Getting your resume reviewed and approved by both a person and a resume screening system (ATS) requires unique strategies. Each have their own way of parsing details, skimming content, and qualifying facts.

To start, consider the ways you plan to search and apply for jobs, then develop your resume with that strategy top of mind.

This may mean you need an ATS-compliant resume for online applications, a human-reader-ready resume for direct distribution (networking and referrals), or a combination of both.

Each strategy is separated below with a few important considerations and requirements.  You will notice some overlap between all 3 resume types while several points are more exclusive to select resume types:

 

Computer-Friendly Resumes

  1. Write with ATS top of mind, ensuring the file is completely compliant with the system’s quirks and requirements.
  2. Keep formatting simple and focus on content versus design.
  3. Avoid tables, potentially disruptive graphics, and key content in the header.
  4. Customize for every role.
  5. Length is not important to ATS, but still work to keep content at a reasonable length.
  6. Use traditional section headers so the computer can locate details (Professional Experience, Education, etc.)
  7. Display work history in a reverse-chronological order.
  8. Avoid tiny or condensed text.
  9. Integrate the right keywords.
  10. Consider a plain text file type for easy cut and paste or use a simplified Word file.

 

COMPUTER-FRIENDLY SAMPLE (Screenshot of partial details in a plain text file):

 

Human-Reader Resumes

  1. Write with a person top of mind, getting a bit more creative (within reason) to capture human interest.
  2. Employ a format that is visually stimulating and easy to skim.
  3. Consider the right dose of design components like charts, graphs, boxes, and images to help key content pop.
  4. Add in some colour and give the file a unique appearance.
  5. Ensure the appropriate balance of white space and length to improve readability and human-scanning.
  6. Customize for every role.
  7. Share work history in a way that best promotes your offerings – perhaps a hybrid format works best.
  8. Try unique section headers that captivate attention (Leadership Experience, Career Evolution, etc.).
  9. Integrate the right keywords.
  10. Create the resume in either Word or PDF.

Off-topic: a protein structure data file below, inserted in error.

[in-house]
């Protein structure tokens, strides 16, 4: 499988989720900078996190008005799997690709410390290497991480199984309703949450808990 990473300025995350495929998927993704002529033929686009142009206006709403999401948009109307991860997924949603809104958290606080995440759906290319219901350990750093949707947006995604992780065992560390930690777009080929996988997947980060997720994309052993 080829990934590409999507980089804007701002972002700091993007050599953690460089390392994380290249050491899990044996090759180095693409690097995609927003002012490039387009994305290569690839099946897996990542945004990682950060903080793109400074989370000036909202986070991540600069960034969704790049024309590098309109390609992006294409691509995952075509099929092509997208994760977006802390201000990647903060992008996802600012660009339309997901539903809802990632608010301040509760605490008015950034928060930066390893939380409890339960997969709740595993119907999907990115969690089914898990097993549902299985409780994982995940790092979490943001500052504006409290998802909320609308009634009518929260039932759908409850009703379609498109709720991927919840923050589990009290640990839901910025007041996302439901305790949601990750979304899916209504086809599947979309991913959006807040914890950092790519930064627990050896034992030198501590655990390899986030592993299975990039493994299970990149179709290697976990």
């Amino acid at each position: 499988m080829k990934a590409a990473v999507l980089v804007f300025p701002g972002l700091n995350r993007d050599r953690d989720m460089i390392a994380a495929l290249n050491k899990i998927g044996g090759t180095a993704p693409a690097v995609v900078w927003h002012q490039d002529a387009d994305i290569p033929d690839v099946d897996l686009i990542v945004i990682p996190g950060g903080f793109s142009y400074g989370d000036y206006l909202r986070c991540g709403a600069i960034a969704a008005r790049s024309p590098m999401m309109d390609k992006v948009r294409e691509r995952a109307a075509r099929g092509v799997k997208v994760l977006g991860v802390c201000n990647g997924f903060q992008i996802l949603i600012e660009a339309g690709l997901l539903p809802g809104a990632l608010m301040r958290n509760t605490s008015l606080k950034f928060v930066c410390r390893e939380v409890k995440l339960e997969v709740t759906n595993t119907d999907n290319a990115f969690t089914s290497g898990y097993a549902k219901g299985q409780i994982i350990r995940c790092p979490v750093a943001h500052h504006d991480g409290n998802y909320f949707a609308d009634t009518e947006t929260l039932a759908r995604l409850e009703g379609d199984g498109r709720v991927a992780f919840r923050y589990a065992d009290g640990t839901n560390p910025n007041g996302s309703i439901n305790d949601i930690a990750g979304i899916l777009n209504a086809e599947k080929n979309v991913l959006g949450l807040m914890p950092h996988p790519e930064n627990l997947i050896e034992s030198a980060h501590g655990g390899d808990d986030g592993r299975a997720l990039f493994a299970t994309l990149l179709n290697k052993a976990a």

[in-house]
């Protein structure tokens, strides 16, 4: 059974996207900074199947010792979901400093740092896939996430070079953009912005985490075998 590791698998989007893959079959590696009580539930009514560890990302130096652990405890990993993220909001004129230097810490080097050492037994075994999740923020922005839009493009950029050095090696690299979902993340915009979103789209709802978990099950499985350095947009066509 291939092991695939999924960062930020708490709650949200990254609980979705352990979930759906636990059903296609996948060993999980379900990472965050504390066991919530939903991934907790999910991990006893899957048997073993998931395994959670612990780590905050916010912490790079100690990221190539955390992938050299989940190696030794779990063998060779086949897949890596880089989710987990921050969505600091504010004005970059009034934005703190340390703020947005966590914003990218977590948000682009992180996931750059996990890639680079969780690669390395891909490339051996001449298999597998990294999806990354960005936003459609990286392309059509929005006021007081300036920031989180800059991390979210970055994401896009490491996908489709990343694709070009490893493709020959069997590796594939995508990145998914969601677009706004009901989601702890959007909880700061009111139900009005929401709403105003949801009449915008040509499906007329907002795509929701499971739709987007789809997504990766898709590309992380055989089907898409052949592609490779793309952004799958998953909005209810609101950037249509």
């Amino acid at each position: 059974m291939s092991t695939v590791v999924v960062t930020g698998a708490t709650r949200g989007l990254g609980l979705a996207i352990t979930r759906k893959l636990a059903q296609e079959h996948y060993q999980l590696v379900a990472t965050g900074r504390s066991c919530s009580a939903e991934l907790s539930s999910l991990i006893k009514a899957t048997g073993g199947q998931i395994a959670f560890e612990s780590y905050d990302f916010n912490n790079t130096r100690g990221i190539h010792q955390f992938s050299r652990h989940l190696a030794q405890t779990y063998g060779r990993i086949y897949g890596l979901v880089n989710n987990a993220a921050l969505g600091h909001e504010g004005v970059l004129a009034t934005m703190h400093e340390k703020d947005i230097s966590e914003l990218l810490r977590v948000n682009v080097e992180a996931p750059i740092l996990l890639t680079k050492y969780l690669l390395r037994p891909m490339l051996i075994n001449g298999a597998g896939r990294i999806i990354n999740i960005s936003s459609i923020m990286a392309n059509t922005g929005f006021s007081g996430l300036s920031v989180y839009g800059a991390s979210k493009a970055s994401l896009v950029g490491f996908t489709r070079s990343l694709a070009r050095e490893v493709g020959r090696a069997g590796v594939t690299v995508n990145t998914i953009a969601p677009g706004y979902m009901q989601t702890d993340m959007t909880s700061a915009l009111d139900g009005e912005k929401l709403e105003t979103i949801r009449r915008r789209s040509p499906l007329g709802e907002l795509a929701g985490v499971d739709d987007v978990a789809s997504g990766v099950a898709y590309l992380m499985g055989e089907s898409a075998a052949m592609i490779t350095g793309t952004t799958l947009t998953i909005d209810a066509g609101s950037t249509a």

DESIGN SAMPLE (Screenshot of first page, created in Word)

 

Combined Computer/Human-Reader Resume

  1. Write the resume in Word so it can include a balance of both content and design and be easily read by each audience.
  2. Include a few design components (graphs, boxes, images, or charts), but ensure that content from any visual aid is also repeated in the body of the file as ATS may be unable to read graphic details.
  3. Ensure appropriate white space throughout the file to improve scanning by both audiences.
  4. Use traditional section headers so both audiences can locate details (Professional Experience, Skills, Education, etc.)
  5. Add some colour. The system won’t recognize it, but a person might appreciate it.
  6. Keep length in check for the human audience.
  7. Avoid tiny or condensed text.
  8. Integrate the right keywords.
  9. Keep important content out of the header of the resume (like your contact details), but consider leveraging the header for non-critical details (images; fun facts).
  10. Customize for every role.

COMBINED SAMPLE (screenshot of first page created in Word):

 

For many job seekers the combined human-reader and computer-friendly resume is the easiest and less-risky approach.  These resumes  are the ‘best of both worlds’ and can be used in a variety of situations to support a diversified job search approach.

For those targeting a specific online posting, where ATS is definitely involved, a strategically designed ATS-compliant resume might be best.

And for job seekers taking the road less travelled and relying exclusively on in-person applications (typically at the executive level), a human-reader resume is all that is required.

Questions?  Let me know!

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Adrienne ResizedVisit me online at: www.CareerImpressions.ca to learn more about my award-winning resume writing, interview coaching, and job search strategies for top professionals located across Canada and the USA.

 

Different Application Avenues = Different Resumes

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